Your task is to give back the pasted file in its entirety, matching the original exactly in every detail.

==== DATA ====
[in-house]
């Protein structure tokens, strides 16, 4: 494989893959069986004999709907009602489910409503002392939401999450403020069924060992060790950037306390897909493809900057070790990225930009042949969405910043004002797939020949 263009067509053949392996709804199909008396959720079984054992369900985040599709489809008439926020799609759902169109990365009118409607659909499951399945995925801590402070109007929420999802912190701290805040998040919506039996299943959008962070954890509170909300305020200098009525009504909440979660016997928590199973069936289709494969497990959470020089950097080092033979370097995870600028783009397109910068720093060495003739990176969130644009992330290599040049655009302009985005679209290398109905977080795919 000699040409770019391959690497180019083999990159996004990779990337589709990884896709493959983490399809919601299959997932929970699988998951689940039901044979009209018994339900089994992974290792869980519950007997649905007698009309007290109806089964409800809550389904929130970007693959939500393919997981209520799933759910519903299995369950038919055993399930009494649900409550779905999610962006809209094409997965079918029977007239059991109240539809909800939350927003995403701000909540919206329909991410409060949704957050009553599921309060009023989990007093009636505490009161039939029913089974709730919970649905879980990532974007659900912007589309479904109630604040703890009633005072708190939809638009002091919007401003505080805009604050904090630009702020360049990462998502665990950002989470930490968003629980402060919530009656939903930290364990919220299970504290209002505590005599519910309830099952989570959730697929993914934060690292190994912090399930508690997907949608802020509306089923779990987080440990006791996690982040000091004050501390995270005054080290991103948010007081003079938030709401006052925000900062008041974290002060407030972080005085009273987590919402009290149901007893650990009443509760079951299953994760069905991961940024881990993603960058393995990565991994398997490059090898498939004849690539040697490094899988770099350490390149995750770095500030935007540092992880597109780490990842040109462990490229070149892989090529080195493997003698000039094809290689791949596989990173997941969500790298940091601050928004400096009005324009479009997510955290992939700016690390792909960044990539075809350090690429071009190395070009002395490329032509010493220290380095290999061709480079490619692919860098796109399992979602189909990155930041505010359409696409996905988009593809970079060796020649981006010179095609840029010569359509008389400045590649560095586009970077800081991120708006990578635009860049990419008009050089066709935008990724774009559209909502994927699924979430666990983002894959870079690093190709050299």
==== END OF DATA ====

[in-house]
């Protein structure tokens, strides 16, 4: 494989893959069986004999709907009602489910409503002392939401999450403020069924060992060790950037306390897909493809900057070790990225930009042949969405910043004002797939020949 263009067509053949392996709804199909008396959720079984054992369900985040599709489809008439926020799609759902169109990365009118409607659909499951399945995925801590402070109007929420999802912190701290805040998040919506039996299943959008962070954890509170909300305020200098009525009504909440979660016997928590199973069936289709494969497990959470020089950097080092033979370097995870600028783009397109910068720093060495003739990176969130644009992330290599040049655009302009985005679209290398109905977080795919 000699040409770019391959690497180019083999990159996004990779990337589709990884896709493959983490399809919601299959997932929970699988998951689940039901044979009209018994339900089994992974290792869980519950007997649905007698009309007290109806089964409800809550389904929130970007693959939500393919997981209520799933759910519903299995369950038919055993399930009494649900409550779905999610962006809209094409997965079918029977007239059991109240539809909800939350927003995403701000909540919206329909991410409060949704957050009553599921309060009023989990007093009636505490009161039939029913089974709730919970649905879980990532974007659900912007589309479904109630604040703890009633005072708190939809638009002091919007401003505080805009604050904090630009702020360049990462998502665990950002989470930490968003629980402060919530009656939903930290364990919220299970504290209002505590005599519910309830099952989570959730697929993914934060690292190994912090399930508690997907949608802020509306089923779990987080440990006791996690982040000091004050501390995270005054080290991103948010007081003079938030709401006052925000900062008041974290002060407030972080005085009273987590919402009290149901007893650990009443509760079951299953994760069905991961940024881990993603960058393995990565991994398997490059090898498939004849690539040697490094899988770099350490390149995750770095500030935007540092992880597109780490990842040109462990490229070149892989090529080195493997003698000039094809290689791949596989990173997941969500790298940091601050928004400096009005324009479009997510955290992939700016690390792909960044990539075809350090690429071009190395070009002395490329032509010493220290380095290999061709480079490619692919860098796109399992979602189909990155930041505010359409696409996905988009593809970079060796020649981006010179095609840029010569359509008389400045590649560095586009970077800081991120708006990578635009860049990419008009050089066709935008990724774009559209909502994927699924979430666990983002894959870079690093190709050299």